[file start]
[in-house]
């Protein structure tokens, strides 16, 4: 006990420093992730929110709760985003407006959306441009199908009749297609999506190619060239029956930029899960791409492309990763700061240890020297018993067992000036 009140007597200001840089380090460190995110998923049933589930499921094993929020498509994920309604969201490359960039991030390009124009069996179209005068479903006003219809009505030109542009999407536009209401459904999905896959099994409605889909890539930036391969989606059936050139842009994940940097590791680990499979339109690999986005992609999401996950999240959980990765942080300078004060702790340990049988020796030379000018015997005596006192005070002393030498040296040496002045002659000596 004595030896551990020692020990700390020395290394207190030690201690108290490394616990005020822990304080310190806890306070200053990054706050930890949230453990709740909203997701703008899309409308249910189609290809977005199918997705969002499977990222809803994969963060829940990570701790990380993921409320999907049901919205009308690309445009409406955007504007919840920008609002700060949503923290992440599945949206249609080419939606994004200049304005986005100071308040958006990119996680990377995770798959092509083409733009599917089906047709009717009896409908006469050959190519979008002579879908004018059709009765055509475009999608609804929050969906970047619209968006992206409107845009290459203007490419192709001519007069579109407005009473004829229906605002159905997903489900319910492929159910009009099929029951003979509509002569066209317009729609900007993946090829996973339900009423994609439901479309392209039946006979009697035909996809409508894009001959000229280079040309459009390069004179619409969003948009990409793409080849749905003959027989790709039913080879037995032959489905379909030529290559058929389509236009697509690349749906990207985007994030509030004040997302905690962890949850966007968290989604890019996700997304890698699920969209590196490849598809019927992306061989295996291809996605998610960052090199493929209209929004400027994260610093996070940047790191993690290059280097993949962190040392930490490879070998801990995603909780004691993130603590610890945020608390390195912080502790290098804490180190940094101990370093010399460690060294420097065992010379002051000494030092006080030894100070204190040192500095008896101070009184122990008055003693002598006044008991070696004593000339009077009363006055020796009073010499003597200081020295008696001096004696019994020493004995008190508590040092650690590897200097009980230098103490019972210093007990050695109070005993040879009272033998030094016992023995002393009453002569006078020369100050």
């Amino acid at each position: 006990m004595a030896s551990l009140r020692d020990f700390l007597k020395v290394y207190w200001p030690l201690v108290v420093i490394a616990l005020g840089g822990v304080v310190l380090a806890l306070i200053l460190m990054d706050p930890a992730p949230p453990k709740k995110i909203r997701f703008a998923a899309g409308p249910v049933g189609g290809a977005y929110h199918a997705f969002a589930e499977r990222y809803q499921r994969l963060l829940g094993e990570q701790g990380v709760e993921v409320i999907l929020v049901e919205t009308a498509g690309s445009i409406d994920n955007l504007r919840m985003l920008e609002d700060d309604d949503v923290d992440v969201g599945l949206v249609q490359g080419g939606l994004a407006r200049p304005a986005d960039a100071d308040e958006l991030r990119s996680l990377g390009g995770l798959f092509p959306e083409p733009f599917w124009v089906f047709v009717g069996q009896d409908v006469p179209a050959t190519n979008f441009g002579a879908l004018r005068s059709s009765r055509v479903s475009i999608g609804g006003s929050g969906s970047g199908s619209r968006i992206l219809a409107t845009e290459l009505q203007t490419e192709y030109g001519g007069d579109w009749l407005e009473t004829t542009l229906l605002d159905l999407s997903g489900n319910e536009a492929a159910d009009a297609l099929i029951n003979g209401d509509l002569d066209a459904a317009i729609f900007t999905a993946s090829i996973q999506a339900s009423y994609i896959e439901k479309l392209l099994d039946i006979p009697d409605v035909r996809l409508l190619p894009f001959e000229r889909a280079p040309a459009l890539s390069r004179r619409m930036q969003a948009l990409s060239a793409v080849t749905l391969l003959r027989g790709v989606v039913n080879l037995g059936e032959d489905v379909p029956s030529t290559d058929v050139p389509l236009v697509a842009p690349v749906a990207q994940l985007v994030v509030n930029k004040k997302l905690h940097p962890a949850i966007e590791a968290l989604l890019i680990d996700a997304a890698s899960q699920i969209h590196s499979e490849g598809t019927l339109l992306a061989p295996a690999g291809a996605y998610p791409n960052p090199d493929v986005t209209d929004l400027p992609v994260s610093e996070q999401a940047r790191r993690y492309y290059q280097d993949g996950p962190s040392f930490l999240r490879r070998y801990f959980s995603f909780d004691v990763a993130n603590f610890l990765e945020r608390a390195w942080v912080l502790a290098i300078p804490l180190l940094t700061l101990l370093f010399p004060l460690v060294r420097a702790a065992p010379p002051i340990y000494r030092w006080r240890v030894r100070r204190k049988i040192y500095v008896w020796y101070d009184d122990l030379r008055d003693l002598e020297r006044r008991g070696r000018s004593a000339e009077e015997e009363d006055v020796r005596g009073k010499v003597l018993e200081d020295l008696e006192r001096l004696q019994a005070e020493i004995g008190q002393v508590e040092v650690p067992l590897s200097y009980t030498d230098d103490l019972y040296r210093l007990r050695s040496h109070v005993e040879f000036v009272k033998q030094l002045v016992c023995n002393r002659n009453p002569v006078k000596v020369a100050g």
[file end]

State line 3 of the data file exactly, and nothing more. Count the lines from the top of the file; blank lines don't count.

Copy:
């Amino acid at each position: 006990m004595a030896s551990l009140r020692d020990f700390l007597k020395v290394y207190w200001p030690l201690v108290v420093i490394a616990l005020g840089g822990v304080v310190l380090a806890l306070i200053l460190m990054d706050p930890a992730p949230p453990k709740k995110i909203r997701f703008a998923a899309g409308p249910v049933g189609g290809a977005y929110h199918a997705f969002a589930e499977r990222y809803q499921r994969l963060l829940g094993e990570q701790g990380v709760e993921v409320i999907l929020v049901e919205t009308a498509g690309s445009i409406d994920n955007l504007r919840m985003l920008e609002d700060d309604d949503v923290d992440v969201g599945l949206v249609q490359g080419g939606l994004a407006r200049p304005a986005d960039a100071d308040e958006l991030r990119s996680l990377g390009g995770l798959f092509p959306e083409p733009f599917w124009v089906f047709v009717g069996q009896d409908v006469p179209a050959t190519n979008f441009g002579a879908l004018r005068s059709s009765r055509v479903s475009i999608g609804g006003s929050g969906s970047g199908s619209r968006i992206l219809a409107t845009e290459l009505q203007t490419e192709y030109g001519g007069d579109w009749l407005e009473t004829t542009l229906l605002d159905l999407s997903g489900n319910e536009a492929a159910d009009a297609l099929i029951n003979g209401d509509l002569d066209a459904a317009i729609f900007t999905a993946s090829i996973q999506a339900s009423y994609i896959e439901k479309l392209l099994d039946i006979p009697d409605v035909r996809l409508l190619p894009f001959e000229r889909a280079p040309a459009l890539s390069r004179r619409m930036q969003a948009l990409s060239a793409v080849t749905l391969l003959r027989g790709v989606v039913n080879l037995g059936e032959d489905v379909p029956s030529t290559d058929v050139p389509l236009v697509a842009p690349v749906a990207q994940l985007v994030v509030n930029k004040k997302l905690h940097p962890a949850i966007e590791a968290l989604l890019i680990d996700a997304a890698s899960q699920i969209h590196s499979e490849g598809t019927l339109l992306a061989p295996a690999g291809a996605y998610p791409n960052p090199d493929v986005t209209d929004l400027p992609v994260s610093e996070q999401a940047r790191r993690y492309y290059q280097d993949g996950p962190s040392f930490l999240r490879r070998y801990f959980s995603f909780d004691v990763a993130n603590f610890l990765e945020r608390a390195w942080v912080l502790a290098i300078p804490l180190l940094t700061l101990l370093f010399p004060l460690v060294r420097a702790a065992p010379p002051i340990y000494r030092w006080r240890v030894r100070r204190k049988i040192y500095v008896w020796y101070d009184d122990l030379r008055d003693l002598e020297r006044r008991g070696r000018s004593a000339e009077e015997e009363d006055v020796r005596g009073k010499v003597l018993e200081d020295l008696e006192r001096l004696q019994a005070e020493i004995g008190q002393v508590e040092v650690p067992l590897s200097y009980t030498d230098d103490l019972y040296r210093l007990r050695s040496h109070v005993e040879f000036v009272k033998q030094l002045v016992c023995n002393r002659n009453p002569v006078k000596v020369a100050g």